The Arts Economy Is Based On The Scarcity Principle (What If It Wasn’t?)

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What if someone started shouting “Abundance!” in the overcrowded Scarcity Matrix and everyone suddenly woke up? What if, in waking, we immediately began the job of negotiating that abundance by coordinating the resources under our stewardship? Would we begin to imagine and create solutions to the intractable problems of our field that we simply cannot dream of in a zero-sum world? – See more at:

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Can Data Crunching Help Us Learn What Makes Books Good Or Bad?

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“As a literary critic who says he aims to study books without actually reading them, Franco Moretti … [treats them] like data: taking massive digital archives of texts and using computers to scan them for patterns no human reader would have the time, attention or patience to sift out.”

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How Much Gay Sex Should A ‘Gay’ Novel Have?

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On one hand, many Alan Hollinghurst fans complained about how (relatively) demure his 2012 novel The Stranger’s Child was. On another, as Michael Cunningham observed about his The Hours, “I can’t help but notice that when I finally write a book in which there are no men [redacted], I suddenly win the Pulitzer Prize.”

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How To Tell When Someone Is Lying

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Their lips are moving? No, it’s not that simple, even though most people tell an average of three (usually tiny) lies in a ten-minute conversation. What’s more, studies indicate that most people’s ability to tell if someone is lyng is barely better than chance.

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450 Years Of Juliet, And Women On Shakespeare

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“When actresses were first allowed to perform publicly in England, they generally did not address the audience directly in a prologue or epilogue. As Sonia Massai notes in this anthology, when they did, their speeches stressed the ‘exceptional quality’ of the occasion.”

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Why Do Some People Hate Céline Dion So Much?

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“‘The most wholly repellent woman ever to sing songs of love,’ spewed Cintra Wilson, ‘I think most people would rather be processed through the digestive tract of an anaconda than be Céline Dion for a day.’ Bitch, excuse me? We’re not talking about Bernie Madoff or the Abu Ghraib torture team.” Novelist Mary Gaitskill has a go at figuring it out.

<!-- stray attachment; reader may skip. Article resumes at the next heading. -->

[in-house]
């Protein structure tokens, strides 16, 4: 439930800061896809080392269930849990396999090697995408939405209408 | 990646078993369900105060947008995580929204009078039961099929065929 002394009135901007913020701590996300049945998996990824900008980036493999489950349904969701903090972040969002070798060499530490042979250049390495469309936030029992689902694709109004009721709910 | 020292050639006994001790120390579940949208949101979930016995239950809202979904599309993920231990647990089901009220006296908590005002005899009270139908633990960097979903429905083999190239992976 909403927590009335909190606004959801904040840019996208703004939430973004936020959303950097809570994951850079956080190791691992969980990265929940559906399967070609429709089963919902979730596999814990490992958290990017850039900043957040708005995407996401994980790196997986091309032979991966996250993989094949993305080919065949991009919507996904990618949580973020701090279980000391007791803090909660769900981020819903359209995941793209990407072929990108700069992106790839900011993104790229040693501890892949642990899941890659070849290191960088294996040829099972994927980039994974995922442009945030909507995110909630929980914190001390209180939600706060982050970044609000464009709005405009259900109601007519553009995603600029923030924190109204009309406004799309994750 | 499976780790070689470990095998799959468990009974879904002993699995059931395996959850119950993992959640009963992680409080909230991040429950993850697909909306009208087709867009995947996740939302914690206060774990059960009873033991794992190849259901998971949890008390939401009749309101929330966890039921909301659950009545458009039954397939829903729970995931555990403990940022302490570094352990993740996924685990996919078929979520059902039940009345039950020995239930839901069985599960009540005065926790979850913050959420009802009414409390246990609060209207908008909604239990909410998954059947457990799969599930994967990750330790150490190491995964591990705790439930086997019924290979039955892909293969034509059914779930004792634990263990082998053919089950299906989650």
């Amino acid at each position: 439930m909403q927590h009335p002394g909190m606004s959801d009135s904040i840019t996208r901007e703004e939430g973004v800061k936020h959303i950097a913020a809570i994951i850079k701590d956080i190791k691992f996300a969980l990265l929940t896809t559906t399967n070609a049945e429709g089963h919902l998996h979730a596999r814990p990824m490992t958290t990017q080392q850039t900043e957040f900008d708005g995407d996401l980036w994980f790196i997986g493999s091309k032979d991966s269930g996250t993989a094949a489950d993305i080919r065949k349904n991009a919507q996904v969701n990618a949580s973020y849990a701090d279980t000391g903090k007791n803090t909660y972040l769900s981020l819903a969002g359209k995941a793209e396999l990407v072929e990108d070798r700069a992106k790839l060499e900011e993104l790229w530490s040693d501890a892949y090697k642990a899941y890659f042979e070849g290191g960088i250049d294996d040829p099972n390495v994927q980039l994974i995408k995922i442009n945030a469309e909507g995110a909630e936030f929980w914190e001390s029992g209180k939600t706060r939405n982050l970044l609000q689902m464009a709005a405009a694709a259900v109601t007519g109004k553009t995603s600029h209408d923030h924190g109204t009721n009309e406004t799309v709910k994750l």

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The Dallas Opera Loses Longtime Artistic Leader

Dallas Opera Jonathan Pell

“Jonathan Pell, The Dallas Opera’s artistic director, has been the company’s resident taste-maker for three decades, making important decisions about everything from which operas get staged to who stars in them. This morning, TDO announced that Pell will be leaving the company at the end of this year. Well, sort of leaving.”

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Much Ado About Nothingness: Was Shakespeare An Atheist?

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“The atheist Shakespeare theories” – which have been around for about a century now – “may be gaining currency, but … he has been called everything from a closet Catholic to an apologist for the Protestant state religion; the truth, one suspects, is murkier.”

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Toronto Symphony Lands A New Star CEO

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“Several sources on the front lines of the cultural business say the TSO deal has been made, the contracts have been drawn up and the staff know Jeff Melanson is on board. That’s a huge step forward because he is known as a great fixer — and there’s no organization more in need of a big fix than the TSO.”

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FCC Caves On Net Neutrality

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“The Federal Communications Commission will propose new rules that allow Internet service providers to offer a faster lane through which to send video and other content to consumers, as long as a content company is willing to pay for it, according to people briefed on the proposals.”

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ATT To Jump Into Crowded Netflix Streaming Territory

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“The move comes amid rapid growth in online video services. AT&T, a telecoms giant, already offers TV content through its U-Verse service, which competes with more traditional cable TV providers. With online video, though, it could attract customers of Netflix, Hulu, YouTube and other services — including people who’ve stopped paying for traditional broadcast, cable or satellite TV.”

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